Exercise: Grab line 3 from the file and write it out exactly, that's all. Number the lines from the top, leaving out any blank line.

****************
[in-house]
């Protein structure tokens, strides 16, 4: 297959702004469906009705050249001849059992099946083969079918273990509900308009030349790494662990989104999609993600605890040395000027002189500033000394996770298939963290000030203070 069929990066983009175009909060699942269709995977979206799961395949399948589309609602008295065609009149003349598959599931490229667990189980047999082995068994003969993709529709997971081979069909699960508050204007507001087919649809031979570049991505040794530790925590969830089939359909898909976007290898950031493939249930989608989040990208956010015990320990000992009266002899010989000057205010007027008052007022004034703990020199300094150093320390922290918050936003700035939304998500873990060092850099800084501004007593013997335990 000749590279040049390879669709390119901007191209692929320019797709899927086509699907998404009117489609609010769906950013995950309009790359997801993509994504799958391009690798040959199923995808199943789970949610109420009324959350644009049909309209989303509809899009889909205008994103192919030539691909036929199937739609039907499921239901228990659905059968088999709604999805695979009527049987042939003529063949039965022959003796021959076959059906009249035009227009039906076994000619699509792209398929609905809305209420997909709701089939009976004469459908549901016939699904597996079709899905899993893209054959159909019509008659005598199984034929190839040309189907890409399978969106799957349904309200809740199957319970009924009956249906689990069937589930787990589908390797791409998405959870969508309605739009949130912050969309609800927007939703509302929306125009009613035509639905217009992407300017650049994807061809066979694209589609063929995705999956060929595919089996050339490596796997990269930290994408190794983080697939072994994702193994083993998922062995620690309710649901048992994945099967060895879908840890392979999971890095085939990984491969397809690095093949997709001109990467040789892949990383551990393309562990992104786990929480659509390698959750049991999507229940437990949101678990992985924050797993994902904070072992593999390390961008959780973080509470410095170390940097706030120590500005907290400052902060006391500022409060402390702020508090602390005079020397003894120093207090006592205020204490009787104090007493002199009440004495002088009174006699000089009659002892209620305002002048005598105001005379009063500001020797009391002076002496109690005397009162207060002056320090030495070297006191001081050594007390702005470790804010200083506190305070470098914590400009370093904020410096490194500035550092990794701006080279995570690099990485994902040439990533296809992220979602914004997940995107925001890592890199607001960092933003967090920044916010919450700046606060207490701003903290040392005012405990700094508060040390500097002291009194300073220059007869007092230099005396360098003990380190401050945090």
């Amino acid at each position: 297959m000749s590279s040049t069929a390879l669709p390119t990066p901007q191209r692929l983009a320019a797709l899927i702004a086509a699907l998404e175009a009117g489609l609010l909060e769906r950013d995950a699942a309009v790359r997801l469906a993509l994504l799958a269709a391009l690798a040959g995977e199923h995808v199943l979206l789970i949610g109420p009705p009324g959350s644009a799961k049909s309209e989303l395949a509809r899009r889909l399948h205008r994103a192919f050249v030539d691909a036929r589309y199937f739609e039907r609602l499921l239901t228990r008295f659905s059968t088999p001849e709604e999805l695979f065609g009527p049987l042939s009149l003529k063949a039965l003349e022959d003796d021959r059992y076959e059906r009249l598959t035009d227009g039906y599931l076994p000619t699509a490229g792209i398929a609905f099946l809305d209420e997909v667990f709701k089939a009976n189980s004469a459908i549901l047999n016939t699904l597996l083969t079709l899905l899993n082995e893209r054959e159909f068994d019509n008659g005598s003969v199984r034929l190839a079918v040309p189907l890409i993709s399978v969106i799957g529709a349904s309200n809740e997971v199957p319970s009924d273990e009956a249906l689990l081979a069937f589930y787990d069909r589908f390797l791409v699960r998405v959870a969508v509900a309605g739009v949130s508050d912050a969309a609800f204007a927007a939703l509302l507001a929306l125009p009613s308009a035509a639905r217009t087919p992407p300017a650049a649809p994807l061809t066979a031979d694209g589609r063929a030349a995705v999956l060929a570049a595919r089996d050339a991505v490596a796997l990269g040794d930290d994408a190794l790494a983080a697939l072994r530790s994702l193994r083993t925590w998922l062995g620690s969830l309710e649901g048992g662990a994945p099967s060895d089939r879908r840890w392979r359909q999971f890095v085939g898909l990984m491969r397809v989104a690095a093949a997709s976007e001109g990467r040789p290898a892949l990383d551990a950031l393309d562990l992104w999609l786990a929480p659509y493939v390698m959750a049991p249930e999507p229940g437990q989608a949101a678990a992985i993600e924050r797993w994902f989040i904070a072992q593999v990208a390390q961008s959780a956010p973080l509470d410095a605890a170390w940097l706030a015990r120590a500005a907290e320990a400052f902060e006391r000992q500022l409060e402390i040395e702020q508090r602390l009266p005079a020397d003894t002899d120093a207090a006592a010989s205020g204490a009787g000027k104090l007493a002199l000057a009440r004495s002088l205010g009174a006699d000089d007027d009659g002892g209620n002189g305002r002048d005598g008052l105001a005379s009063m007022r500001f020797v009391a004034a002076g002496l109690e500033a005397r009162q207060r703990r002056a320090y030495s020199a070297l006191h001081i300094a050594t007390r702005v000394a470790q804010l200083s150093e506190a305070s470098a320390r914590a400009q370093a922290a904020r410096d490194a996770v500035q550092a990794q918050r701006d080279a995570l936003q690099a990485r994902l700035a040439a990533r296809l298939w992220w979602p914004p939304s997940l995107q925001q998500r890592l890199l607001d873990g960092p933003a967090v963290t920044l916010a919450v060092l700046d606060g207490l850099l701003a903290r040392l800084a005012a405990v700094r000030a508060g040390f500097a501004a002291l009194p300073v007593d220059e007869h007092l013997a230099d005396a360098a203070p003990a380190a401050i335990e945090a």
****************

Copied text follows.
């Amino acid at each position: 297959m000749s590279s040049t069929a390879l669709p390119t990066p901007q191209r692929l983009a320019a797709l899927i702004a086509a699907l998404e175009a009117g489609l609010l909060e769906r950013d995950a699942a309009v790359r997801l469906a993509l994504l799958a269709a391009l690798a040959g995977e199923h995808v199943l979206l789970i949610g109420p009705p009324g959350s644009a799961k049909s309209e989303l395949a509809r899009r889909l399948h205008r994103a192919f050249v030539d691909a036929r589309y199937f739609e039907r609602l499921l239901t228990r008295f659905s059968t088999p001849e709604e999805l695979f065609g009527p049987l042939s009149l003529k063949a039965l003349e022959d003796d021959r059992y076959e059906r009249l598959t035009d227009g039906y599931l076994p000619t699509a490229g792209i398929a609905f099946l809305d209420e997909v667990f709701k089939a009976n189980s004469a459908i549901l047999n016939t699904l597996l083969t079709l899905l899993n082995e893209r054959e159909f068994d019509n008659g005598s003969v199984r034929l190839a079918v040309p189907l890409i993709s399978v969106i799957g529709a349904s309200n809740e997971v199957p319970s009924d273990e009956a249906l689990l081979a069937f589930y787990d069909r589908f390797l791409v699960r998405v959870a969508v509900a309605g739009v949130s508050d912050a969309a609800f204007a927007a939703l509302l507001a929306l125009p009613s308009a035509a639905r217009t087919p992407p300017a650049a649809p994807l061809t066979a031979d694209g589609r063929a030349a995705v999956l060929a570049a595919r089996d050339a991505v490596a796997l990269g040794d930290d994408a190794l790494a983080a697939l072994r530790s994702l193994r083993t925590w998922l062995g620690s969830l309710e649901g048992g662990a994945p099967s060895d089939r879908r840890w392979r359909q999971f890095v085939g898909l990984m491969r397809v989104a690095a093949a997709s976007e001109g990467r040789p290898a892949l990383d551990a950031l393309d562990l992104w999609l786990a929480p659509y493939v390698m959750a049991p249930e999507p229940g437990q989608a949101a678990a992985i993600e924050r797993w994902f989040i904070a072992q593999v990208a390390q961008s959780a956010p973080l509470d410095a605890a170390w940097l706030a015990r120590a500005a907290e320990a400052f902060e006391r000992q500022l409060e402390i040395e702020q508090r602390l009266p005079a020397d003894t002899d120093a207090a006592a010989s205020g204490a009787g000027k104090l007493a002199l000057a009440r004495s002088l205010g009174a006699d000089d007027d009659g002892g209620n002189g305002r002048d005598g008052l105001a005379s009063m007022r500001f020797v009391a004034a002076g002496l109690e500033a005397r009162q207060r703990r002056a320090y030495s020199a070297l006191h001081i300094a050594t007390r702005v000394a470790q804010l200083s150093e506190a305070s470098a320390r914590a400009q370093a922290a904020r410096d490194a996770v500035q550092a990794q918050r701006d080279a995570l936003q690099a990485r994902l700035a040439a990533r296809l298939w992220w979602p914004p939304s997940l995107q925001q998500r890592l890199l607001d873990g960092p933003a967090v963290t920044l916010a919450v060092l700046d606060g207490l850099l701003a903290r040392l800084a005012a405990v700094r000030a508060g040390f500097a501004a002291l009194p300073v007593d220059e007869h007092l013997a230099d005396a360098a203070p003990a380190a401050i335990e945090a």